And after exhaustive study, thought, and consideration, the Mets have decided the best way to improve their oft-criticized handling of injuries is to put a gag order on their manager.
Actually, let’s hope they’ve drawn more substantive conclusions, but they did tell Terry Collins, in so many words, to shut up on the subject.
Indeed, there he was at his pre-game press conference on Wednesday, responding to a question about Jay Bruce’s back stiffness with a very tight-lipped, grim-faced answer:
“I’m not at liberty to discuss the injury situation,” he said.
Well, that should solve all of their problems.
Since the Noah Syndergaard fiasco, where the Mets let their star pitcher decline their request that he get an MRI, only to see him suffer a torn lat muscle in his next start, GM Sandy Alderson said he was going to shy away from forecasting timelines for players returning from significant injuries, and, OK, that’s understandable.
But now the organization is taking it to an extreme, and all indications are the gag order on Collins came from above Alderson, which essentially means Jeff Wilpon.
At his press conference, the manager didn’t look happy about it, and, in fact, a club source said Collins was furious about being told what he could and couldn’t say, as it applied to rather routine injury news on both Bruce and Yoenis Cespedes.
Bruce left Tuesday night’s game with lower-back tightness, and he was out of the lineup on Wednesday. Yet several minutes before the manager’s press conference, Bruce told reporters it was a minor injury and he expected to be back in the lineup on Thursday.
Which, of course, made it seem all the more silly that Collins wasn’t allowed to so much as comment.
As for Cespedes, Collins has been saying for days that the star slugger was getting closer to returning from his hamstring injury, but when he was asked on Wednesday if there was any set date for his return, the manager simply said:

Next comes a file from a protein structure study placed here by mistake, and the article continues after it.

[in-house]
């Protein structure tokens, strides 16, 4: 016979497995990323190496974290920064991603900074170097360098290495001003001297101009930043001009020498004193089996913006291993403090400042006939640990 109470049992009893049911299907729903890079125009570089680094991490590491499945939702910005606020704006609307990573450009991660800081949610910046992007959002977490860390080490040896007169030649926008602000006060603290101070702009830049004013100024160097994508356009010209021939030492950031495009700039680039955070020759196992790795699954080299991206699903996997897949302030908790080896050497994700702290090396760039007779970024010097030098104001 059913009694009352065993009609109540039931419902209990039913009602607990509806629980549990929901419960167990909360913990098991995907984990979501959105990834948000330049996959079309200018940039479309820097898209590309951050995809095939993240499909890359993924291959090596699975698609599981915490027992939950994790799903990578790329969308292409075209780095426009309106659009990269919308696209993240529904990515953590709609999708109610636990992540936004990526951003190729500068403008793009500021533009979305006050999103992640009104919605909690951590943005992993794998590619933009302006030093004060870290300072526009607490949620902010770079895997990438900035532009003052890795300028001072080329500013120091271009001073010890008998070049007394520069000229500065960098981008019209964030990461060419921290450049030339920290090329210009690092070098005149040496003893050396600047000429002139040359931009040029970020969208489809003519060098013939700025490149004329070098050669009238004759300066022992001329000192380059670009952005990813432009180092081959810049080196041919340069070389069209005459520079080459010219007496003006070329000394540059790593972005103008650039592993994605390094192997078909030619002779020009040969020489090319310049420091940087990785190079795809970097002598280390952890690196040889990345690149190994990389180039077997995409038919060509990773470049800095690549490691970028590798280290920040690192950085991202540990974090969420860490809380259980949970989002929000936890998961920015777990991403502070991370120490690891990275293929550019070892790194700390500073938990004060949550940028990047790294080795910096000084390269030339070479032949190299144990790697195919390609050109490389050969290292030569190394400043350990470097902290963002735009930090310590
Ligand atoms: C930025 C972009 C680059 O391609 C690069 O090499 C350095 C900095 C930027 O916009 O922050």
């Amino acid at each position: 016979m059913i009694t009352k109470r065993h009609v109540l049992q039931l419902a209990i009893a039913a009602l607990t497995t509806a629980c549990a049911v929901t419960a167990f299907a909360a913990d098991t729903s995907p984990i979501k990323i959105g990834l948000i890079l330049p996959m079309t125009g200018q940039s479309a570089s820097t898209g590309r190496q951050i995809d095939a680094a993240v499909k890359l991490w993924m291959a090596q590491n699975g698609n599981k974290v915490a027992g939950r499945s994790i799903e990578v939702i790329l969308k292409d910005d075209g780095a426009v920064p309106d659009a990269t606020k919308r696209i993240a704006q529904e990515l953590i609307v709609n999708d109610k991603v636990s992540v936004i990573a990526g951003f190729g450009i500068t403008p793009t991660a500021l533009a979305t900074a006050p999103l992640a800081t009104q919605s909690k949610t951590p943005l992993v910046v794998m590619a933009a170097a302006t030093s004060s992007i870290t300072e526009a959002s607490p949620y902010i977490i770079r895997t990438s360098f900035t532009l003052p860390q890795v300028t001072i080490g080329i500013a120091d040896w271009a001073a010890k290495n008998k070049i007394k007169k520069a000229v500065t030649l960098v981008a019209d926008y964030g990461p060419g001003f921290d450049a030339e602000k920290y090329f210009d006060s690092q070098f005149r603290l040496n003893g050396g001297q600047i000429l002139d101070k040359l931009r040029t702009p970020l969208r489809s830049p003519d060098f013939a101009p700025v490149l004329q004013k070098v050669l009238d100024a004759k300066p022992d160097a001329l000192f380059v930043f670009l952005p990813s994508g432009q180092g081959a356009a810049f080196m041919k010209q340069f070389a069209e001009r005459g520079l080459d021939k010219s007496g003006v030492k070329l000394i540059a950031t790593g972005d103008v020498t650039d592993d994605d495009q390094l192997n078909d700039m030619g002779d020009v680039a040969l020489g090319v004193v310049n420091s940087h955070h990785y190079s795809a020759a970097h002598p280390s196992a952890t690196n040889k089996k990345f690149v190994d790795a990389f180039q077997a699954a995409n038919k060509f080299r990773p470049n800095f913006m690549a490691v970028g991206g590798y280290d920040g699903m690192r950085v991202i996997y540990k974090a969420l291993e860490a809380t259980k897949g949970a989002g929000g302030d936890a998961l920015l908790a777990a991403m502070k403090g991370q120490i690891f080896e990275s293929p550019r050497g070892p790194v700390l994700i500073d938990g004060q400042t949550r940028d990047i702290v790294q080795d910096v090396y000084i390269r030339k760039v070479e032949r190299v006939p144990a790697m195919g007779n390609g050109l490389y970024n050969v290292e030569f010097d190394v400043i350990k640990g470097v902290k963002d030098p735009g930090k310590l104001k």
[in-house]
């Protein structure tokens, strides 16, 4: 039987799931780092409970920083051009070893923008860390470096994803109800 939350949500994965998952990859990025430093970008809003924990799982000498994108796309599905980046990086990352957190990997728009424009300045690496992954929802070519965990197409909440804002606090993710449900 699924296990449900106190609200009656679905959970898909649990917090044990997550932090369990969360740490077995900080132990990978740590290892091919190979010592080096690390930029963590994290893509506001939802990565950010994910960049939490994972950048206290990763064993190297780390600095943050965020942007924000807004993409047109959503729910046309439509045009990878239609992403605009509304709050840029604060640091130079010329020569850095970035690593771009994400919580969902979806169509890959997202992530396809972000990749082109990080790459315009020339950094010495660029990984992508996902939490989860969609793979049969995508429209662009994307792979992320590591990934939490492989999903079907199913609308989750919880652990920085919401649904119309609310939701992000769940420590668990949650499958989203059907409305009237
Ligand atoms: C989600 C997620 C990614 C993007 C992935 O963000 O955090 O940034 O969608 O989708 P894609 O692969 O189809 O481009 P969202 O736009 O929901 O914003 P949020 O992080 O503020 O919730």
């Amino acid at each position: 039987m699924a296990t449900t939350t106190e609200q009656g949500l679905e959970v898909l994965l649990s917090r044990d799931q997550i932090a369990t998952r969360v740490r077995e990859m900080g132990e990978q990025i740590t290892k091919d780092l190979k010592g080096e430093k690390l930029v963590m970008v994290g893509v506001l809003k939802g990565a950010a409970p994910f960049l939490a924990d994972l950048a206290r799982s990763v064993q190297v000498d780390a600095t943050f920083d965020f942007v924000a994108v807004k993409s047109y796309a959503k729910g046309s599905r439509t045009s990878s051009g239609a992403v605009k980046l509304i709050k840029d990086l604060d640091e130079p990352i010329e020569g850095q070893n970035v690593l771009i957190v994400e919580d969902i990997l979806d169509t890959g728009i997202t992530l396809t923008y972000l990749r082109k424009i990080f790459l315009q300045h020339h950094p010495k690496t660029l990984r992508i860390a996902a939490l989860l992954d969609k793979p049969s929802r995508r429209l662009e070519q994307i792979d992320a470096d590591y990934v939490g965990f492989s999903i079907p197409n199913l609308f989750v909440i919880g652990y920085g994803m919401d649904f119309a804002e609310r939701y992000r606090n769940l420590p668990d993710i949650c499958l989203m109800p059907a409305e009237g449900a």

As that was the last question, he was up and headed for the exit before anyone could follow up.
According to a source, Collins was especially annoyed that he’d been told earlier in the day not to discuss whether Cespedes would be playing in any minor-league rehab games before returning to Citi Field.
And since when is that the stuff of state secrets?
Clearly this is something of an overreaction to the criticism the Mets have received about how they handle injuries. And, to be sure, at times they have been guilty of talking too publicly about when they expected players back from significant injuries – often erring on the optimistic side.
In truth, however, the criticism over the years has stemmed mostly from how various injuries have been treated and diagnosed, the most famous example being the time they put Ryan Church on a cross-country flight after suffering a concussion.
They’ve also been too slow to put players on the disabled list, hoping injuries would heal quickly, too often leaving themselves playing shorthanded for days at a time only to eventually put the player on the DL anyway.
Recently, Alderson admitted the organization is examining everything related to the handling of injuries, and good for the Mets if they’re willing to look for ways to improve in that area.
However, their biggest fault is that at times they’ve simply been guilty of not being open and honest enough publicly about injuries, putting a happy face on matters that only made a later, more serious diagnosis seem bungled.
In any case, it’s not as if Collins has been some loose cannon, spouting opinions against the organization’s wishes. Usually he has simply been as candid as he thought was sensible, figuring the best way to handle injury news was to be upfront about it.
And while he wouldn’t comment on why he had been muzzled, he did tell me he didn’t see a need to overreact to the Mets’ injuries.
“We don’t have any reason to think it’s something we’re doing or not doing that causes injuries,” Collins said. “It’s not like we have five guys out with hamstring injuries. If that was the case, I’d say, ‘yeah, we need to take a look at the way we do things.’
“But look at some the injuries: Travis (d’Arnaud) hit his wrist on a bat with his follow-through on a throw; Lucas (Duda) hurt his elbow trying to catch a throw at first; Wilmer (Flores) had an infection; other teams have injuries too, by the way. It’s just the way it is in baseball.”
In fact, it’s not the injuries this season that have caused the hysteria. Rather it was allowing Syndergaard to dictate the handling of his biceps soreness, which may or may not have led to the torn lat, and trying to nurse Cespedes through his hamstring injury without a DL stint, only to claim the re-aggravation wasn’t related to the original injury.
Of course, none of that had anything to do with Collins, yet now he’s been told he can’t talk about injuries. Yeah, that’s the answer.